It was a show about nothing, but the Brooklyn Cyclones have gotten an awful lot out of it. Namely, they've built a love for its memorable moments into one of the most successful annual theme nights in all of professional baseball, or any sport, for that matter.The Class A Short
It was a show about nothing, but the Brooklyn Cyclones have gotten an awful lot out of it. Namely, they've built a love for its memorable moments into one of the most successful annual theme nights in all of professional baseball, or any sport, for that matter.
The Class A Short Season affiliate of the Mets held its sixth annual "Seinfeld" Night on July 13, with the actors who played legendary characters Lloyd Braun and Bizarro Jerry in attendance as the team suited up as the Brooklyn Marble Rye. The one-game rebrand was a reference to a seventh-season episode in which the title character attempts to help his friend George plant a stolen loaf in a third-story apartment, but the Cyclones' tributes to the iconic '90s sitcom didn't stop there.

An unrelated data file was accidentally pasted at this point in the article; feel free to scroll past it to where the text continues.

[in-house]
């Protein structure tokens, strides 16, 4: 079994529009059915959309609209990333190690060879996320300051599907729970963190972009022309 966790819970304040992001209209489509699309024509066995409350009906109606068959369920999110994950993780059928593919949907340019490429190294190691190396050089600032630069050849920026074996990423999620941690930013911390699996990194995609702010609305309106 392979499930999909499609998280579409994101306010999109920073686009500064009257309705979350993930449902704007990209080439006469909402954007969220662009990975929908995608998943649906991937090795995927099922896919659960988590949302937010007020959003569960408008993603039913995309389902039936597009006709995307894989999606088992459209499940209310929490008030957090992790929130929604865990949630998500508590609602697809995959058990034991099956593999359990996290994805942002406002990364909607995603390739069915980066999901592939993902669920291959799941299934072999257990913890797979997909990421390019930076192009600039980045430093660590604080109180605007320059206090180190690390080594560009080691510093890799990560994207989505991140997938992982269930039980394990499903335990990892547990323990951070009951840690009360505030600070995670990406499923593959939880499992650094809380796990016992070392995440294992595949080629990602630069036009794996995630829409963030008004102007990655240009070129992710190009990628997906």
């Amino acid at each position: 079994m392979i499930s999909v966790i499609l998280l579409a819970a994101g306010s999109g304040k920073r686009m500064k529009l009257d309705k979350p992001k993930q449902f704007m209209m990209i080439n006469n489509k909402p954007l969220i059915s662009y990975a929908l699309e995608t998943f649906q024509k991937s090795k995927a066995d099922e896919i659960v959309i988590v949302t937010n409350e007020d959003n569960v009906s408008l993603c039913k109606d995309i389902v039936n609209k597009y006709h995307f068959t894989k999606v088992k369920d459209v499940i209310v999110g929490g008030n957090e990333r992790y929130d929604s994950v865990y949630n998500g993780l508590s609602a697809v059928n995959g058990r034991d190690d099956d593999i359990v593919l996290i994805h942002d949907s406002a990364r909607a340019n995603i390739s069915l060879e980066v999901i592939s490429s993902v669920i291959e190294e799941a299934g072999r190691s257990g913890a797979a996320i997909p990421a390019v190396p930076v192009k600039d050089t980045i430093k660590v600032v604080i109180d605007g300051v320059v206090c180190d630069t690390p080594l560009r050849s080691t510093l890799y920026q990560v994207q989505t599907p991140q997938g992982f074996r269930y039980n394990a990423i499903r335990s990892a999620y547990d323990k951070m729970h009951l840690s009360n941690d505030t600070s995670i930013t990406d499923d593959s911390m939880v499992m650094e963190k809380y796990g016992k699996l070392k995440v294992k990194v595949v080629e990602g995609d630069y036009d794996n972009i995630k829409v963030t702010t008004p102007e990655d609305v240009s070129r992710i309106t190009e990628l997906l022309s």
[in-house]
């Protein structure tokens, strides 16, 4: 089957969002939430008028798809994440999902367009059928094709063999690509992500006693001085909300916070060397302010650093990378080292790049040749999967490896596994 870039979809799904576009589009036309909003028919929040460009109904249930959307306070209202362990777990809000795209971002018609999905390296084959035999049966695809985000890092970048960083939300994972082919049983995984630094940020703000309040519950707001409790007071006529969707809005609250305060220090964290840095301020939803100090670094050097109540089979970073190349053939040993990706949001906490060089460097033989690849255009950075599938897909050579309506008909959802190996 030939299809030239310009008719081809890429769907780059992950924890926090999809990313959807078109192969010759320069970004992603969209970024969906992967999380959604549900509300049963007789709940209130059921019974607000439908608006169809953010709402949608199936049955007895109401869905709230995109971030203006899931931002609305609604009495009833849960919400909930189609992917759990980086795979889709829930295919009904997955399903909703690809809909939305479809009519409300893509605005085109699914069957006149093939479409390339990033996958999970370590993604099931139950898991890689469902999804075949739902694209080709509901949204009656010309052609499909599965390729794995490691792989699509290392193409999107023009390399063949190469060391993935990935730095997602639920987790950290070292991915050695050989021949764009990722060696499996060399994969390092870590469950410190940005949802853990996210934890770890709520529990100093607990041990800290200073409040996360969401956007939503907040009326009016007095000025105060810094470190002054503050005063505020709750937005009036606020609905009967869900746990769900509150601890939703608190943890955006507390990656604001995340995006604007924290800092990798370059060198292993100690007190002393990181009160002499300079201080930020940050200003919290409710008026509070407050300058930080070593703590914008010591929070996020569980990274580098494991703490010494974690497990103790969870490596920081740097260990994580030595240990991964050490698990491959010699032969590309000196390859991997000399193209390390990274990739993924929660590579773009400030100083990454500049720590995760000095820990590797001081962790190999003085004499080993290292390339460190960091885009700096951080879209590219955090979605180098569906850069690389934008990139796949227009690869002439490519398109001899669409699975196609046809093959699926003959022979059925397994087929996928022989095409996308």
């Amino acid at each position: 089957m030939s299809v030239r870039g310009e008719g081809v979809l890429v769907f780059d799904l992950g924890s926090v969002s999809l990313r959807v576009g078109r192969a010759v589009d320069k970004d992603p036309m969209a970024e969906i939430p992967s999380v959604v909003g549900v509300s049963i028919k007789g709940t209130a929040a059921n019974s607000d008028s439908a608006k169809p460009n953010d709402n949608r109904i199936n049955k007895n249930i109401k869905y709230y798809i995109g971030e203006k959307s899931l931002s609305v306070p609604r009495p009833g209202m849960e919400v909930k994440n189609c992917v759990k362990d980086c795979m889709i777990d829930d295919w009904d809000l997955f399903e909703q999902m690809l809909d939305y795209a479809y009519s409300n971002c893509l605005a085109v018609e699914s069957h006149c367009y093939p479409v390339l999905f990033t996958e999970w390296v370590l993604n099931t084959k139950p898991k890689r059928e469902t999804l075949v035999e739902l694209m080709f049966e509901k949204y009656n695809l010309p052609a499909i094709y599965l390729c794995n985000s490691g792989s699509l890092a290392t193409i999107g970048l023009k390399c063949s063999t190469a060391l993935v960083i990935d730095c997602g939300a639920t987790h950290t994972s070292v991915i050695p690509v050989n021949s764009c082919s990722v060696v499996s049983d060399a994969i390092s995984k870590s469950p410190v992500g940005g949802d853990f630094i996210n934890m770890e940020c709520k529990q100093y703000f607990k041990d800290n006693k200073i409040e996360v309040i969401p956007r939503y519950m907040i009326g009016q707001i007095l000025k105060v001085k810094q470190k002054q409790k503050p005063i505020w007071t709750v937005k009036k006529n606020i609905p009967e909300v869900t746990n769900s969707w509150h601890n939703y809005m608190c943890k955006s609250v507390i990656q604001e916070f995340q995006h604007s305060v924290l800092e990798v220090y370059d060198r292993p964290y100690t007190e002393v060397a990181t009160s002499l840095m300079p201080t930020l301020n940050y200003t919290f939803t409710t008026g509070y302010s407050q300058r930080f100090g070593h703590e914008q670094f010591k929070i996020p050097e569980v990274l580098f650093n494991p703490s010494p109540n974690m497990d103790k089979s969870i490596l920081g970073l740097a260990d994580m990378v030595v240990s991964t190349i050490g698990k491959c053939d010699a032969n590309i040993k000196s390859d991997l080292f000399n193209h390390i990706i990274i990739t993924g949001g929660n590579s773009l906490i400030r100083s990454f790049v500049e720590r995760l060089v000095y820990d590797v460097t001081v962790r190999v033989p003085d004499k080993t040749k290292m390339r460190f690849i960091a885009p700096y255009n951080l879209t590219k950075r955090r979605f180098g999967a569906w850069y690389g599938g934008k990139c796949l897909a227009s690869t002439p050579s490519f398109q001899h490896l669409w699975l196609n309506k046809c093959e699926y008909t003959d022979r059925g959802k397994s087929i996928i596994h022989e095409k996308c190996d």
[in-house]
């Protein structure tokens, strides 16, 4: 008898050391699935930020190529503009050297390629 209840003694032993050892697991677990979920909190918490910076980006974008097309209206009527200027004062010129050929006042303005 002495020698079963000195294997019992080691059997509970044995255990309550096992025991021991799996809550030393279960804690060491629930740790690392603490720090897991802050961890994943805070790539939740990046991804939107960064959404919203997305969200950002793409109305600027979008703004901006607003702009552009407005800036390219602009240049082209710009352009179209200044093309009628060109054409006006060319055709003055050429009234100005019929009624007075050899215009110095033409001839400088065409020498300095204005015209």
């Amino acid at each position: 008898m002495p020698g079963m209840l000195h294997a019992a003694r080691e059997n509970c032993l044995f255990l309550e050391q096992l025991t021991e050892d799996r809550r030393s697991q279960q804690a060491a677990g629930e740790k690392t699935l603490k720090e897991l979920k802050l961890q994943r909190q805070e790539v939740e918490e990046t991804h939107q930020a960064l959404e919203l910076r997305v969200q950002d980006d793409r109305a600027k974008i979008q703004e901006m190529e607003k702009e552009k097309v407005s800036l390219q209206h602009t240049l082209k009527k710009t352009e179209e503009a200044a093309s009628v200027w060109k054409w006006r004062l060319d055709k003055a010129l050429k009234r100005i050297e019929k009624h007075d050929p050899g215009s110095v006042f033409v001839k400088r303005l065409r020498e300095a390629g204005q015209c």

Each of the 7,302 fans who showed up to see Brooklyn's 3-1 win over West Virginia received a Fusilli Jerry figurine, a few got the chance to compete in between-innings "Seinfeld"-related games and many stayed to witness the annual postgame Elaine dance contest.
"It sort of has become a 'Seinfeld' convention with a baseball game in the background," said Cyclones director of communications Billy Harner, who's worked for the team since 2011. "People come in costume and people come as much -- if not more -- for the contests than the actual baseball."
During the team's planning meetings prior to the 2014 season, Harner and team staff looked at various anniversaries that would come up during the year. They saw that the 25th anniversary of the first episode of "Seinfeld" airing was coming up, so they thought a theme night about the show could be a fun idea.
The Cyclones became the Marble Rye for one night. (Gordon Donovan/MiLB.com)
"Being in New York, 'Seinfeld' is basically like a religion here," Harner said. "People speak in 'Seinfeld' references and don't even blink an eye because everyone understands it."
For that first "Seinfeld" Night, the team worked with Mets legend Keith Hernandez to give out a Magic Loogie bobblehead, and Harner went on popular sports talk radio station WFAN the day before the event to promote the unique theme. By the time Harner woke up the next morning, his email inbox was flooded with requests tied to the event, and he received more text messages than he could count.